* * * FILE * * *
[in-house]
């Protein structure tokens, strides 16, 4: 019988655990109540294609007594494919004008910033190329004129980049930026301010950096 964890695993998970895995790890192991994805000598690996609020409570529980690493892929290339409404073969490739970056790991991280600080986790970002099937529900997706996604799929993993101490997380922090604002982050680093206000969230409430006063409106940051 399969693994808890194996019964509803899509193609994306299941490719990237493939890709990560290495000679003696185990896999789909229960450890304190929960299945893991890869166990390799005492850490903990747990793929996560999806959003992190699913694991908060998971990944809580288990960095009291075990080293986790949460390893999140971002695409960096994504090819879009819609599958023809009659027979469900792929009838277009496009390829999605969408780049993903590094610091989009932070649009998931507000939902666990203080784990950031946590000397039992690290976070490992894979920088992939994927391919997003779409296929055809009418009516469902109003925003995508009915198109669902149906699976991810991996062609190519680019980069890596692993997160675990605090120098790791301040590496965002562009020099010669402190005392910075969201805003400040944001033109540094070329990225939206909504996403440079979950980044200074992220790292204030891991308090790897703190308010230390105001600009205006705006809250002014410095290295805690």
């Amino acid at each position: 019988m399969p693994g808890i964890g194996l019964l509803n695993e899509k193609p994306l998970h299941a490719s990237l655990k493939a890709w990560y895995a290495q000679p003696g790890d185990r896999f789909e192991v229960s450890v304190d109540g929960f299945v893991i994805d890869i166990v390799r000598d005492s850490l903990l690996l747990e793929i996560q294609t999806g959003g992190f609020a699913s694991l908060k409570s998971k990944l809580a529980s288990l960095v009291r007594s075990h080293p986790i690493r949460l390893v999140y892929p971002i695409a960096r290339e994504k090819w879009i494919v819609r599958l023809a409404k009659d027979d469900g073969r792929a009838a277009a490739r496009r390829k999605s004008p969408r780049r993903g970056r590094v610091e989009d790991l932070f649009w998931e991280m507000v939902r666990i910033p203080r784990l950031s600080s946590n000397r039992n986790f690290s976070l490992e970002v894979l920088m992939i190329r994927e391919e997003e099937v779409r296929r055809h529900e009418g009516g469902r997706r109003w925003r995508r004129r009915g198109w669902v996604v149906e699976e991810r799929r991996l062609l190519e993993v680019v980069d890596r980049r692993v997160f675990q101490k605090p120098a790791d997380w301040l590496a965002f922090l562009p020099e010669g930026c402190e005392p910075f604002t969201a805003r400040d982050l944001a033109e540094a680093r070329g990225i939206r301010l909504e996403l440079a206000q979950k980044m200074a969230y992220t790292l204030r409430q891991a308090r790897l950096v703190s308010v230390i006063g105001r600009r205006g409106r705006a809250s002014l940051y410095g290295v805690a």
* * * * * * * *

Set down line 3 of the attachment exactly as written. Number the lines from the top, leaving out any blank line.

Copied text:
């Amino acid at each position: 019988m399969p693994g808890i964890g194996l019964l509803n695993e899509k193609p994306l998970h299941a490719s990237l655990k493939a890709w990560y895995a290495q000679p003696g790890d185990r896999f789909e192991v229960s450890v304190d109540g929960f299945v893991i994805d890869i166990v390799r000598d005492s850490l903990l690996l747990e793929i996560q294609t999806g959003g992190f609020a699913s694991l908060k409570s998971k990944l809580a529980s288990l960095v009291r007594s075990h080293p986790i690493r949460l390893v999140y892929p971002i695409a960096r290339e994504k090819w879009i494919v819609r599958l023809a409404k009659d027979d469900g073969r792929a009838a277009a490739r496009r390829k999605s004008p969408r780049r993903g970056r590094v610091e989009d790991l932070f649009w998931e991280m507000v939902r666990i910033p203080r784990l950031s600080s946590n000397r039992n986790f690290s976070l490992e970002v894979l920088m992939i190329r994927e391919e997003e099937v779409r296929r055809h529900e009418g009516g469902r997706r109003w925003r995508r004129r009915g198109w669902v996604v149906e699976e991810r799929r991996l062609l190519e993993v680019v980069d890596r980049r692993v997160f675990q101490k605090p120098a790791d997380w301040l590496a965002f922090l562009p020099e010669g930026c402190e005392p910075f604002t969201a805003r400040d982050l944001a033109e540094a680093r070329g990225i939206r301010l909504e996403l440079a206000q979950k980044m200074a969230y992220t790292l204030r409430q891991a308090r790897l950096v703190s308010v230390i006063g105001r600009r205006g409106r705006a809250s002014l940051y410095g290295v805690a």